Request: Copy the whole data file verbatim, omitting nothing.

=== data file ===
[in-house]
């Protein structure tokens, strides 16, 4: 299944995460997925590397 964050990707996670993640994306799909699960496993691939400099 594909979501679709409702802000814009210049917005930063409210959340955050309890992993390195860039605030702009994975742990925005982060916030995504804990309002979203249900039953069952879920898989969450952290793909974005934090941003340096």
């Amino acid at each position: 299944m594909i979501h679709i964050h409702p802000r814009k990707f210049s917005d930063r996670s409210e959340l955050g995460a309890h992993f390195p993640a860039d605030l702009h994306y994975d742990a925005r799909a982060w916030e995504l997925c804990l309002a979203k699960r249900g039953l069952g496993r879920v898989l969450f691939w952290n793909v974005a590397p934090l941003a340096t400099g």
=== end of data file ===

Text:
[in-house]
């Protein structure tokens, strides 16, 4: 299944995460997925590397 964050990707996670993640994306799909699960496993691939400099 594909979501679709409702802000814009210049917005930063409210959340955050309890992993390195860039605030702009994975742990925005982060916030995504804990309002979203249900039953069952879920898989969450952290793909974005934090941003340096």
């Amino acid at each position: 299944m594909i979501h679709i964050h409702p802000r814009k990707f210049s917005d930063r996670s409210e959340l955050g995460a309890h992993f390195p993640a860039d605030l702009h994306y994975d742990a925005r799909a982060w916030e995504l997925c804990l309002a979203k699960r249900g039953l069952g496993r879920v898989l969450f691939w952290n793909v974005a590397p934090l941003a340096t400099g």